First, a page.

Chemical Oxygen Demand Test

To determine COD (mg/L) of a sample given.

Introduction

The standard test for COD involves digesting the sample with strong sulphuric acid solution in the presence of chromium and silver salts.  These potentially hazardous chemicals clearly need to be handled with extreme care.  Recent health and safety concerns have made it necessary to find a means of carrying out this vitally important test whilst at the same time minimizing the risk to laboratory staff.

Theory

Chemical Oxygen Demand (COD) estimates the amount of organic matter in wastewater, industrial effluent and water from a variety of sources. Chemical oxygen demand (mg/L COD) is defined as the amount of oxygen consumed per liter under the condition of the experiment. During the oxidation of organic materials by dichromate in sulfuric acid with a silver compound as a catalyst, carbon is oxidized to form carbon dioxide and hydrogen in the organic compound is converted to water. A mercuric compound is normally added to reduce interference from the oxidation of chloride ions by the dichromate. In this experiment, the dichromate is reduced to green chromic ion (Cr+3) by oxidizable organic compounds. The determination of COD can be performed in the field or in the laboratory with various colorimeters and the spectrophotometer. However, most of the digestion experiment will be performed in the laboratory unless adequate reduced chromium (chromic iron) or the amount of unrelated dichromate can be measure. The COD analysis is relative fast compared with the BOD analysis. The COD of a waste is, in general, higher than the BOD because more compounds can be chemically oxidized than biologically oxidized.

Apparatus

  1. Blender, 2-speed 120 VAC
  2. Pipet, Tensette @, 0.1 – 1.0 mL
  3. Pipet, Volumetric, Class A, 2.00 mL
  4. COD Reactor (HACH)
  5. Test Tube
  6. Spectrophotometer 

Working Procedure

  1. Homogenize 100 mL of sample for 30 second in a blender (For sample containing large amount of second of solids, increase the hormogenization time).
  2. For the 200 – 1500 mg/L range or to improve accuracy and reproducibility of the order ranges, pour the hormogenized sample into a  250 mL beaker and gently stir with a magnetic stir plate.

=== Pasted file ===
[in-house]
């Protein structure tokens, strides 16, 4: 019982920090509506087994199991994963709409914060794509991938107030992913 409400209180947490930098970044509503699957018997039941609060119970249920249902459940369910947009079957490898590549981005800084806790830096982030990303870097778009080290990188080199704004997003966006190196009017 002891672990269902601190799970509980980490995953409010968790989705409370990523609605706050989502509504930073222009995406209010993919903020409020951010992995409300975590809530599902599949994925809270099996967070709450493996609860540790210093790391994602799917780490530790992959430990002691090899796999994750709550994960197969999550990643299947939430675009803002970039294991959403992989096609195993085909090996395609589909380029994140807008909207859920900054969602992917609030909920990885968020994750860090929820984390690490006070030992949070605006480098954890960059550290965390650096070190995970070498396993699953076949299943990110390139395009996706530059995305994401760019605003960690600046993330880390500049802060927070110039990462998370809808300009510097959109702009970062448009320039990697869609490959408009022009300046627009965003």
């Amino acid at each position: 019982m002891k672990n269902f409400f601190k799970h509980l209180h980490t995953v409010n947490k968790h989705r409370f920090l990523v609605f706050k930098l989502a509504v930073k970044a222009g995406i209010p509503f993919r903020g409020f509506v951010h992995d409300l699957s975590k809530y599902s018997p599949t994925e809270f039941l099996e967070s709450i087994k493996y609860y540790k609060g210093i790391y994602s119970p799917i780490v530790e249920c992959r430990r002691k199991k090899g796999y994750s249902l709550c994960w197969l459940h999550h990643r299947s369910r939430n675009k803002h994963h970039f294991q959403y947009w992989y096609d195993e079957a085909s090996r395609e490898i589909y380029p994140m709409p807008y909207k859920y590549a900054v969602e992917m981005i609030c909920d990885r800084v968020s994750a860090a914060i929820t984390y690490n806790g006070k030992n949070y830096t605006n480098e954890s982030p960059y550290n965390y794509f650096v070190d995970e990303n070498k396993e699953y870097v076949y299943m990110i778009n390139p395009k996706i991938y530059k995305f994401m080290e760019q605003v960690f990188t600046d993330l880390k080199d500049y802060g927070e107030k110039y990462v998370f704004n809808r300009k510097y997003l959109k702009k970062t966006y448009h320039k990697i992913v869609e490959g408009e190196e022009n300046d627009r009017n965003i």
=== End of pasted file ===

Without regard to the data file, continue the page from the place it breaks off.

3. Turn on the COD reactor.
  4. Per-heat to 15 °C. Place the safety shield in front of the reactor.
  5. Remove the caps from two COD Digestion Reagent Vial (Be sure to use vial for the appropriate range).
  6. Hold one vial at a 45 – degree angle. Use a clean volumetric pipet (Ten Sette Pipet) to add 2.00 mL of sample to the vial. This is the prepared sample.
  7. Use a second vial at a 45 – degree angle. Use a clean volumetric pipet Ten Sette Pipet) to add 2.00 mL of deionized water to the vial. This is the blank.
  8. Caps the vials tightly. Rinse them with deionized water and wipe with a clean paper towel.
  9. Hold the vials by the cap over sink. Invert gently several times to mix. 
  10. Caution   :   The sample vial will become very hot during mixing.
  11. Please the vials in the preheated COD Reactor. Heat the vials for two hours.
  12. Turn the reactor off (Wait about 20 minutes for the vials to cool to 120 °C or less.
  13. Invert each vial several times while still warm. Lace the vials into a rack and cool to room temperature.
  14. Touch”HACH Programs”.
  15. Select Programs “431 COD ULR “ (Ultra-Low range) or “430 COLD LR” (Low Range) or “435 COD HR” (High Range / High Range Plus).
  16. Touch “Start”.
  17. Clean the outside of vials with a damp towel followed by a dry one to remove fingerprint or other marks.
  18. Place the blank into the cell holder.
  19. Touch “Zero”. The display will show: 0 mg/L COD.
  20. When the timer beeps, place the sample vials into the cell holder.
  21. Result will appear in mg/L COD.

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